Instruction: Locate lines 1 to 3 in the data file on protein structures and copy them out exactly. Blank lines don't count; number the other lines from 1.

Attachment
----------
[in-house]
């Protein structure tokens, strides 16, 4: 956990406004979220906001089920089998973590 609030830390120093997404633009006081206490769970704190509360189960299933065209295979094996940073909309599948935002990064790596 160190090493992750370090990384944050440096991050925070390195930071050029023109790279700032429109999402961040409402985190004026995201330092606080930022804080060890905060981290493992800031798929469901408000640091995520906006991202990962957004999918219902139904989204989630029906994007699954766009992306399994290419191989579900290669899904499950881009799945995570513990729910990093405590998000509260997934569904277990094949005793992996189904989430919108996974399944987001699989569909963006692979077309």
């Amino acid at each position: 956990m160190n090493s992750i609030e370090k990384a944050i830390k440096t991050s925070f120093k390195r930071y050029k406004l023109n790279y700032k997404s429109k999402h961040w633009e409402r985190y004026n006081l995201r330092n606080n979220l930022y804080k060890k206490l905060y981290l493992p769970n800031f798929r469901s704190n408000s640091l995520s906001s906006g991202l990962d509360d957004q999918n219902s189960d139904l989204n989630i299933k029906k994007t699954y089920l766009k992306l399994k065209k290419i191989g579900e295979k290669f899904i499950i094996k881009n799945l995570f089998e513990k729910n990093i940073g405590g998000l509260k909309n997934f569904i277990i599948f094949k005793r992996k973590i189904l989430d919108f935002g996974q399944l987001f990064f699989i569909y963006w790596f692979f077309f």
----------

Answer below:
[in-house]
């Protein structure tokens, strides 16, 4: 956990406004979220906001089920089998973590 609030830390120093997404633009006081206490769970704190509360189960299933065209295979094996940073909309599948935002990064790596 160190090493992750370090990384944050440096991050925070390195930071050029023109790279700032429109999402961040409402985190004026995201330092606080930022804080060890905060981290493992800031798929469901408000640091995520906006991202990962957004999918219902139904989204989630029906994007699954766009992306399994290419191989579900290669899904499950881009799945995570513990729910990093405590998000509260997934569904277990094949005793992996189904989430919108996974399944987001699989569909963006692979077309």
């Amino acid at each position: 956990m160190n090493s992750i609030e370090k990384a944050i830390k440096t991050s925070f120093k390195r930071y050029k406004l023109n790279y700032k997404s429109k999402h961040w633009e409402r985190y004026n006081l995201r330092n606080n979220l930022y804080k060890k206490l905060y981290l493992p769970n800031f798929r469901s704190n408000s640091l995520s906001s906006g991202l990962d509360d957004q999918n219902s189960d139904l989204n989630i299933k029906k994007t699954y089920l766009k992306l399994k065209k290419i191989g579900e295979k290669f899904i499950i094996k881009n799945l995570f089998e513990k729910n990093i940073g405590g998000l509260k909309n997934f569904i277990i599948f094949k005793r992996k973590i189904l989430d919108f935002g996974q399944l987001f990064f699989i569909y963006w790596f692979f077309f």